Private sector

Luxembourg’s Development Cooperation and the Private Sector

The private sector is one of the most important contributors to poverty reduction and sustainable development in the world. In developing countries, the private sector generates more than 90% of jobs. Private businesses and investments are an important engine for economic growth and improving people's living conditions. Furthermore, thanks to its innovative strength, the private sector contributes to the search for innovative solutions and products for more sustainable economic development, particularly through the transfer of skills from Luxembourgish companies to our partner countries. Finally, the mobilisation of private finance to complement public investment will ultimately be a crucial factor in achieving the United Nations' Sustainable Development Goals (SDGs).

On an international level, the Addis Ababa Action Agenda and the 2030 Agenda for Sustainable Development, in particular SDG 17 (Inclusive partnerships to achieve all the SDGs), set out the general framework for the role of the private sector in international cooperation. At EU level, the 2017 European Consensus on Development confirms the role of the private sector, investment and trade in delivering more sustainable and inclusive growth and decent jobs.

Luxembourg's general development cooperation strategy attaches particular importance to partnership with the private sector. Within this framework, Luxembourg is committed to promoting increased collaboration with private sector actors, particularly within its partner countries, in order to develop innovative and mutually beneficial partnerships that will contribute to sustainable development and inclusive growth.

Finally, based on a recommendation by the Development Assistance Committee (DAC) of the Organisation for Economic Co-operation and Development (OECD), Luxembourg attaches great importance to the principle of untied aid. Untied aid refers to donations or loans granted to a developing country for which contracts are not restricted to companies in the donor country. Compliance with this principle generally increases the effectiveness of aid.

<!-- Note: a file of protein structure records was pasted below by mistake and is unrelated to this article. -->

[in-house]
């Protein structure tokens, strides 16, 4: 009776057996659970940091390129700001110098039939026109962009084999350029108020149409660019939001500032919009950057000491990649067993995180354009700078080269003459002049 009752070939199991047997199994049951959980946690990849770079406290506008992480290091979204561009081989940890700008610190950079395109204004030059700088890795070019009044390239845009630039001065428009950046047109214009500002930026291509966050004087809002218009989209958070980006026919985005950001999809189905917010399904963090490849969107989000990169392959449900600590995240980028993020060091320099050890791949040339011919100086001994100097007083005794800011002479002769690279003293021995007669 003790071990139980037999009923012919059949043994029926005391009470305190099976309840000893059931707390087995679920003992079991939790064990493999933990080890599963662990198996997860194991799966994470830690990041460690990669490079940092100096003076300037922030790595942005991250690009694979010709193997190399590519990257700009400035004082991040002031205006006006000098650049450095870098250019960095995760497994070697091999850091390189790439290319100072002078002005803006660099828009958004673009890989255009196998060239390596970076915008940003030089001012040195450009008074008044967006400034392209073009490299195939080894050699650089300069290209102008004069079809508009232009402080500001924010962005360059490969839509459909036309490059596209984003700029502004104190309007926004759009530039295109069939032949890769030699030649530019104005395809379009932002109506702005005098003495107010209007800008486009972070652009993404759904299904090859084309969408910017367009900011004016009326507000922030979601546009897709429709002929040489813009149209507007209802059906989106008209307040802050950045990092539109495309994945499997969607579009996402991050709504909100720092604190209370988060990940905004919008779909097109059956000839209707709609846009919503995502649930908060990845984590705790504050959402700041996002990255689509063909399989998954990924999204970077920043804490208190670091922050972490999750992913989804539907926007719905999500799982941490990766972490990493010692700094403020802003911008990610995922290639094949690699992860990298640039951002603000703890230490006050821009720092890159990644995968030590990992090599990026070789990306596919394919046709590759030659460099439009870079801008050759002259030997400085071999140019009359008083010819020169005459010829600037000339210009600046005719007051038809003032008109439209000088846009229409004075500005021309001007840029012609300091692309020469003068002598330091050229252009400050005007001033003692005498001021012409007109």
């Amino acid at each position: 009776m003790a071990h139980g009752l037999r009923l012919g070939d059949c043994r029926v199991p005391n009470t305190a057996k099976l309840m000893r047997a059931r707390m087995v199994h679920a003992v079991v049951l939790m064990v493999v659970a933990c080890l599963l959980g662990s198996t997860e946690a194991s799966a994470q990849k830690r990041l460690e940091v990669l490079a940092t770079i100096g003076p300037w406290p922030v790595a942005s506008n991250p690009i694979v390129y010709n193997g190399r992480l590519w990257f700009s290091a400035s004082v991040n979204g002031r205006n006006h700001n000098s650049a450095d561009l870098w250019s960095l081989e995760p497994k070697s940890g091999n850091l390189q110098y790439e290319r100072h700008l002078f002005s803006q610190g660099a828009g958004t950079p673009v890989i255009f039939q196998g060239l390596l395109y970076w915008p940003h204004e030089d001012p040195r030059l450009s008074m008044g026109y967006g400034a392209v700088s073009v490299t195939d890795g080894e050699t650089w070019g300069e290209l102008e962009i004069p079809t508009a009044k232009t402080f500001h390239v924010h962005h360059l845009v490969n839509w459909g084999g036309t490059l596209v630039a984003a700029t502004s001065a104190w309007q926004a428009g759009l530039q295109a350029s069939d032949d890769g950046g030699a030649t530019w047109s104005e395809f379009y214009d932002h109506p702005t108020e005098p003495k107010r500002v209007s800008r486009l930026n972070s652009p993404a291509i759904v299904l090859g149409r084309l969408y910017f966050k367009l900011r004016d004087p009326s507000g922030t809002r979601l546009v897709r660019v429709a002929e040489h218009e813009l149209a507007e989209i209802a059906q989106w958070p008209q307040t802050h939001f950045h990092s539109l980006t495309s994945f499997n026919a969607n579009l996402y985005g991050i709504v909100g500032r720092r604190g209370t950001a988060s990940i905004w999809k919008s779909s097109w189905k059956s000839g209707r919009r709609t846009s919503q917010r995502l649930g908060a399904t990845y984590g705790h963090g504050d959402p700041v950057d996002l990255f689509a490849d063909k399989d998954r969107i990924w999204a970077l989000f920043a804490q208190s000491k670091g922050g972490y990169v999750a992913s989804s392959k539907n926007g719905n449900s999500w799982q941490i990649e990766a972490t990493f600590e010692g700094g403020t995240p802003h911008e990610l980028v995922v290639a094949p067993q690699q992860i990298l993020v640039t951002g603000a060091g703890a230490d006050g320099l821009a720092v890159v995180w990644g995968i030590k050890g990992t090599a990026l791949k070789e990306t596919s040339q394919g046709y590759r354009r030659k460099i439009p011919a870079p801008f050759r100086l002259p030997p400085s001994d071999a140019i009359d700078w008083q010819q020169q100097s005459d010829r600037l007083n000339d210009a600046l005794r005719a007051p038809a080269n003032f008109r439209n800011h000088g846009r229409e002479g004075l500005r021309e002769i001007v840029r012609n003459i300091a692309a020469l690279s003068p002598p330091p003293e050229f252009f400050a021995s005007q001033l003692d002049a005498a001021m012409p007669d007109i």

Promoting the private sector

As part of its development projects and programmes, Luxembourg is committed to promoting education and vocational training, strengthening the financial system, and supporting the development of economic sectors, particularly in the agricultural sector, which is often dominant in developing countries. This helps to create jobs and stimulate economic development. 

Luxembourg’s Development Cooperation has three instruments for financing the private sector in developing countries.

The first instrument, the LuxAid Challenge Fund, targets innovative, high-impact businesses that offer a solution to a specific development challenge identified in one of the partner countries. Through open calls for proposals, companies in these countries can apply for co-financing grants of up to 70% of project costs, and will receive additional non-financial support, notably for monitoring and measuring the positive impact generated. The LuxAid Challenge Fund will support up to 32 projects until the end of 2026, proposing quasi-experimental and innovative approaches to solving a societal challenge.

The second instrument, the Demonstration Projects, targets companies in three pilot countries: Senegal, Rwanda and Kosovo. Demonstration Projects generally focus on scaling up an innovative solution that has been tested on a smaller scale and whose impact has been proven. Luxembourg’s Development Cooperation will actively seek 24 promising innovations in these three pilot countries on the basis of challenges identified in bilateral cooperation programmes. As with the other two instruments, the companies selected will benefit from a co-financing grant of up to 50% of project costs, averaging EUR 350,000 per project.

Finally, Luxembourg’s Development Cooperation has set up the Business Partnership Facility, which helps to initiate sustainable partnerships between companies in the North and South to set up viable business projects. The projects supported by the BPF must contribute to achieving the SDGs through green and inclusive growth, job creation and technology transfer. The existing portfolio includes more than 39 companies and up to 32 new projects will be supported by the end of 2026 with grants of up to 50% of the project cost, capped at EUR 200,000 per project.

Responsible business conduct

A key element in mobilising the private sector for development cooperation is respect for human rights and environmental, social and governance standards. Companies must ensure that they comply with international standards for responsible business conduct, as enshrined in the United Nations Guiding Principles on Business and Human Rights and the Organisation for Economic Co-operation and Development (OECD) Guidelines for Multinational Enterprises on Responsible Business Conduct.

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